If you have ever been curious about the role jewelry has played in the history of the United States, you may be able to satiate your curiosity with a visit to the American Folk Art Museum in New York. The National Jewelry Institute, a nonprofit organization, is currently presenting its inaugural exhibit, titled “Masterpieces of American Jewelry”, through January 23, 2005.
The exhibit will highlight the creativity and design excellence of American jewelry from its beginnings in the late 18th century through the 1980’s. Through this show one can not only appreciate the craftsmanship of American designers but, unlike other forms of art that focus solely on the creators, jewelry also demonstrates the tastes of the consumer.
The show features five themes that reflect our nation’s humor, patriotism, pastimes, landscapes and sophisticated high style. These are showcased in five major categories and one-hundred-twenty-five pieces that were all manufactured and distributed in America.
The Americana genre praises the American spirit through jewelry depicting historical events. From the War of 1812 and the suffragette movement and single American flags as expressions of national pride, there are many examples of patriotism through jewelry.
The Nature movement yielded many pieces inspired by plants and animals from around the globe. There are landscape-inspired pieces that take the theme one step further by using only native stones to the U.S. like Montana sapphires and turquoise mined in Arizona.
Humor, though seemingly an odd subject to inspire jewelry design; has been a redundant theme through the decades. Wit and good old fashioned American optimism has held strong throughout even our most trying of times. One of the more popular examples of this enduring spirit was displayed in the pins, by Raymond C. Yard, during Prohibition that depicted rabbit waiters carrying trays of cocktails.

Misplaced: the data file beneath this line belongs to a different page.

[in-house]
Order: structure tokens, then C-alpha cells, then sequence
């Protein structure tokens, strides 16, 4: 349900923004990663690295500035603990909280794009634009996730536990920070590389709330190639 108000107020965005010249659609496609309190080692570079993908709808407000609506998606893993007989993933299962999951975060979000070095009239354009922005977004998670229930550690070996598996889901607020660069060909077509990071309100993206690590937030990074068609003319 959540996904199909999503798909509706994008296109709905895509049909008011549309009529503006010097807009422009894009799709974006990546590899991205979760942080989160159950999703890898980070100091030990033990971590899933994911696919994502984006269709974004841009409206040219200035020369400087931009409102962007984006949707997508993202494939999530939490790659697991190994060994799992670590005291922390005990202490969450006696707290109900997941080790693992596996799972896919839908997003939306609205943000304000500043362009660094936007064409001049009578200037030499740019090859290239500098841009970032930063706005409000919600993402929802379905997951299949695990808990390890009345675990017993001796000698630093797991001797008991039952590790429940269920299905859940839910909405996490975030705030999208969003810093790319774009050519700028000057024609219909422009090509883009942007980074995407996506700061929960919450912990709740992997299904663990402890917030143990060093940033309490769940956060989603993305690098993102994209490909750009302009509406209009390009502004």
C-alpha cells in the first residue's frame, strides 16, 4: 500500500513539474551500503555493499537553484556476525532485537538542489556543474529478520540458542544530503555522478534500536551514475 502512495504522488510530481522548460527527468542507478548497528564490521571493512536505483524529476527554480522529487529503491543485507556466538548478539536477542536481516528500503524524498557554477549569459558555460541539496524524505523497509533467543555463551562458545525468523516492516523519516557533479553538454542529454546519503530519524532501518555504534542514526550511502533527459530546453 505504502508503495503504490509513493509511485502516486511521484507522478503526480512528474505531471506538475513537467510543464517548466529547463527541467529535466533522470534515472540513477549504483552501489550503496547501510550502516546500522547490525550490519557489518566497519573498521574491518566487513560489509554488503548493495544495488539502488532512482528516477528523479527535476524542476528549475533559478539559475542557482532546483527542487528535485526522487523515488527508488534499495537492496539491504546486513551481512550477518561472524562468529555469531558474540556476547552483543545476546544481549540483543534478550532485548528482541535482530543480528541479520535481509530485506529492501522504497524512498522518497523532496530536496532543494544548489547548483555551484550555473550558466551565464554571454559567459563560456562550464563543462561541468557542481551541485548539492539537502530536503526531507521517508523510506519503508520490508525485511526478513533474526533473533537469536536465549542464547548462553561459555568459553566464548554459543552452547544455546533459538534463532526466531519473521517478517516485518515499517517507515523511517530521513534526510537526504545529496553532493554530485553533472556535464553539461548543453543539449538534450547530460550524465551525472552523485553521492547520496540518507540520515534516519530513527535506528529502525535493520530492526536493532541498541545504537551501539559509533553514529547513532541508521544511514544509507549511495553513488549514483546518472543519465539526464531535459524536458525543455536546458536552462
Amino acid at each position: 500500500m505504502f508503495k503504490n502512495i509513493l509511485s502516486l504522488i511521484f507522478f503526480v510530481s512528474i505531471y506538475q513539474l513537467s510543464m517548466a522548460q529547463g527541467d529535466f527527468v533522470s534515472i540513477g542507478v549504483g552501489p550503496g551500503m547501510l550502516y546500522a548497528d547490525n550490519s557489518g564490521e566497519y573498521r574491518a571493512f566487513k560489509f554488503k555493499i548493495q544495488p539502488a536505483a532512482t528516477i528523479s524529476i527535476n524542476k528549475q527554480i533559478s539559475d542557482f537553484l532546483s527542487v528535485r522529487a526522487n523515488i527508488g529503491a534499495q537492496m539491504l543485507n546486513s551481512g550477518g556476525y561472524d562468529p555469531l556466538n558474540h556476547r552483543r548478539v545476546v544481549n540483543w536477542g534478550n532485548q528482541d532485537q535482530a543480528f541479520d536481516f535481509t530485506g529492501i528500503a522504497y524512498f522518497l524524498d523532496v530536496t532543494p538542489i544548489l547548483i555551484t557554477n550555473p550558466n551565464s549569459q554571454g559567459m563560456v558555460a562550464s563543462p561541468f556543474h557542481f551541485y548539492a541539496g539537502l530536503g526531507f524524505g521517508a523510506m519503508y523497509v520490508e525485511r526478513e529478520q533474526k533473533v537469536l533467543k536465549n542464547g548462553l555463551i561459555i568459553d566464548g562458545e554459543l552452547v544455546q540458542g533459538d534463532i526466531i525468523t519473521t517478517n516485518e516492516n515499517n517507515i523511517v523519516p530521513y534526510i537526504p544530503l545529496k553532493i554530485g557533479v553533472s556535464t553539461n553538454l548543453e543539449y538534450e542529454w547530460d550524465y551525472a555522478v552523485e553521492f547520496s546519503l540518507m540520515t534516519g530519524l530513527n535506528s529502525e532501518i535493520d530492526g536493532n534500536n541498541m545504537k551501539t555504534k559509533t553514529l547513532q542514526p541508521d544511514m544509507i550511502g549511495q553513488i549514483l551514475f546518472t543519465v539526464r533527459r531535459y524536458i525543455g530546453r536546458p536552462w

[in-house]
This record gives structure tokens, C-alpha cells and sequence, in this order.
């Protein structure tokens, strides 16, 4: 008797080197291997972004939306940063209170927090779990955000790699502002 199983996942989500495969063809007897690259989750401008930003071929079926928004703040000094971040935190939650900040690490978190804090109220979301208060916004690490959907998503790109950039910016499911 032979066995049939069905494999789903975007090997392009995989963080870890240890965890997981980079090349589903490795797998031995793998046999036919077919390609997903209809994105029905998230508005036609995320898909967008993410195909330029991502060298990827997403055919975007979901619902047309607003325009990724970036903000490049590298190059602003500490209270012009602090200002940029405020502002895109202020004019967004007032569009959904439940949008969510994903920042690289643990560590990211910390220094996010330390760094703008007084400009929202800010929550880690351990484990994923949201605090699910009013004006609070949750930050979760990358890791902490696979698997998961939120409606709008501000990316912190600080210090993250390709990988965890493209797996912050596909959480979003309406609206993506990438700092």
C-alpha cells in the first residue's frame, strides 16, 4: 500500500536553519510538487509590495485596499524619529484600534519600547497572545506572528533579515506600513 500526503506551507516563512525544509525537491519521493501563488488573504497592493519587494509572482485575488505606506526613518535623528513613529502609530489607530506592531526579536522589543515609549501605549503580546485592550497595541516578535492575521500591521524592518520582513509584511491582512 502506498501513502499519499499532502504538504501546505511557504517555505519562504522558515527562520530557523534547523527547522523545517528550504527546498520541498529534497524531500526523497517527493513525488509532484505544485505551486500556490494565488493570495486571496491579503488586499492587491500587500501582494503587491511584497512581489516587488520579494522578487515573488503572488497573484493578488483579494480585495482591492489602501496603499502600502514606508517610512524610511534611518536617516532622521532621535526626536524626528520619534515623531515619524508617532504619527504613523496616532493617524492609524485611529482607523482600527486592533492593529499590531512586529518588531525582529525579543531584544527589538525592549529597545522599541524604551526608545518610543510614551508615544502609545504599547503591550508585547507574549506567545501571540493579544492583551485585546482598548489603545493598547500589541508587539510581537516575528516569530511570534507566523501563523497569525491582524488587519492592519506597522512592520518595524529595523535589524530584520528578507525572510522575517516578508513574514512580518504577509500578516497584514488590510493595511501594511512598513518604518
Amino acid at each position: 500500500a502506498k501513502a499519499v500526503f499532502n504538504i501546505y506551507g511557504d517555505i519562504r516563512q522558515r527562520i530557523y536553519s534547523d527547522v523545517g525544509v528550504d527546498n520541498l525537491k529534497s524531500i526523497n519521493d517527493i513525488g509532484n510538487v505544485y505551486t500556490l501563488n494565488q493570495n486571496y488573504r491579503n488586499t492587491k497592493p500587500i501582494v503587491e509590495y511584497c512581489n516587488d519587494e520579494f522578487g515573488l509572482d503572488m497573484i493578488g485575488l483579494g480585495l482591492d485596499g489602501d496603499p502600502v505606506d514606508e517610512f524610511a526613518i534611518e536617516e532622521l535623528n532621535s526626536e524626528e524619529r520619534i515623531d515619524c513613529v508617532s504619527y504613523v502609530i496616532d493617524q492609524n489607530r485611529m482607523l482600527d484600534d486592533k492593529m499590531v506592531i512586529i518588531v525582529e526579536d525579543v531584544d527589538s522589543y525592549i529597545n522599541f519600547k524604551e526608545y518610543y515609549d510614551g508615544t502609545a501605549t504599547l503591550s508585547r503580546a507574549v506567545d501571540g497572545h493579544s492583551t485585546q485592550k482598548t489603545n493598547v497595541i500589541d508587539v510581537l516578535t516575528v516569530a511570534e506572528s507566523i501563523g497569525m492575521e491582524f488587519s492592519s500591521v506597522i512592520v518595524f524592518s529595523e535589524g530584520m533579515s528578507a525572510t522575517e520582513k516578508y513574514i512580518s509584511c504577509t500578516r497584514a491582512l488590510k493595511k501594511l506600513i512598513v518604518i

The “Pastime” pieces reflect how Americans liked to spend their free time. Whether it is fishing, hunting or watching sports, this part of the exhibit contains many tributes to hobbies and pastimes. Most notably showcased is Americans fascination with Baseball. The diamond bracelet former New York Yankees manager Joe McCarthy commissioned for his wife (to commemorate World Series wins in 1937, 1938, 1939, 1941 and 1943) sits next to a charm bracelet, complete with bat and ball, from the Grand Rapids Chicks, one of the 1940s all female teams.
The last category is “High Style”. This section features some of society’s leading ladies and their fantastic jewels. The sampling includes photographs of eleven women who distinguished themselves by creating a personal style that infused the highest standards of art with their individual spirit. The women showcased are Mary Pickford, Joan Crawford, Grace Kelly, Jacqueline Kennedy Onassis, Clare Boothe Luce, Barbara Paley, Countess Mona Bismarck, Georgia O’Keeffe, Loretta Young, Millicent Rogers and the Duchess of Windsor.
This exhibit tells of our shared past and how our patriotic and whimsical personality is depicted through our choices in jewelry. Don’t miss this unique glance at our past.
Written by Wendy Adeler Hall
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